There is a very convenient possibility to remote access folders on computers via ssh: sshfs. On Mac OS X there is also a possiblity to use sshfs and this is a short introduction how to do that.
First you need to install Mac Fuse (at least version 2). Grab the latest version from the Mac Fuse homepage or even better install NTFS-3G, which allows you to write to NTFS partitions (and also installs the latest Mac Fuse version). After Mac Fuse was installed you need to grab the sshfs binaries for Leopard or Tiger. Unpack the binary and move it into a folder which is in the PATH environment variable. E.g. I put it in /Users/username/bin. Then start Terminal and type ‘nano $HOME/.profile’. Enter the line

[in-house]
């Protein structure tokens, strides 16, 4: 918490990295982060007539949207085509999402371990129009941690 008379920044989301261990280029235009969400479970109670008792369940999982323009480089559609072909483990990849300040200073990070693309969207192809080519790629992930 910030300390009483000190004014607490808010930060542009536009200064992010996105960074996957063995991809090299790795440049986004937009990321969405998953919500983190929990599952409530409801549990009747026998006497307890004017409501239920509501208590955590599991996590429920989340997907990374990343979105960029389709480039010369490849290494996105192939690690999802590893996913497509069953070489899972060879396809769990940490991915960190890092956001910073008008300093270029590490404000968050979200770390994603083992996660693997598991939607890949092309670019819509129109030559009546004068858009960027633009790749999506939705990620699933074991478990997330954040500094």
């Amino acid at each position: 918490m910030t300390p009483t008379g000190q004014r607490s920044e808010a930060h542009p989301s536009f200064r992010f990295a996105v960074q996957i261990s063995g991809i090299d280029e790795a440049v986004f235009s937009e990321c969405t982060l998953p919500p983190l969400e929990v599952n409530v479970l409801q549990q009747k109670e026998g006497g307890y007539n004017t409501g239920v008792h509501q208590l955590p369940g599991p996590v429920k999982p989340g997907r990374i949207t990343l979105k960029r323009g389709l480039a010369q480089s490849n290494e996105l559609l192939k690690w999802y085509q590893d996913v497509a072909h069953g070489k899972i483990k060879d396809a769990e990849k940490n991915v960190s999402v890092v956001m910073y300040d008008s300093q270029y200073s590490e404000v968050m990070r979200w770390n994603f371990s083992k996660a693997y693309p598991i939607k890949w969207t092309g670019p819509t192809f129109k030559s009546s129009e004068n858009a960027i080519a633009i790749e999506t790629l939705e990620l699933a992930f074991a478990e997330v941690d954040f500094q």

to save with ctrl-o. Restart the Terminal application. Then create a directory and connect via sshfs, e.g.
mkdir remote sshfs [email protected]:/some/directory remote -oauto_cache,reconnect,volname=<volname>
<volname> is the name of the mounted volume. You’ll be asked for the password and then the remote folder is available via the mount point. More information can be obtained from the corresponding wiki page.
3 thoughts on “Installing sshfs on Mac OS X”
You’ve got a typo in your PATH command; you want it to be PATH=$PATH:$HOME/bin. Yours currently nukes the environment PATH.
Thanks Matt, I fixed it.
I had to add path using /etc/paths. Also, after I download the sshfs binary, I had to make it executable too.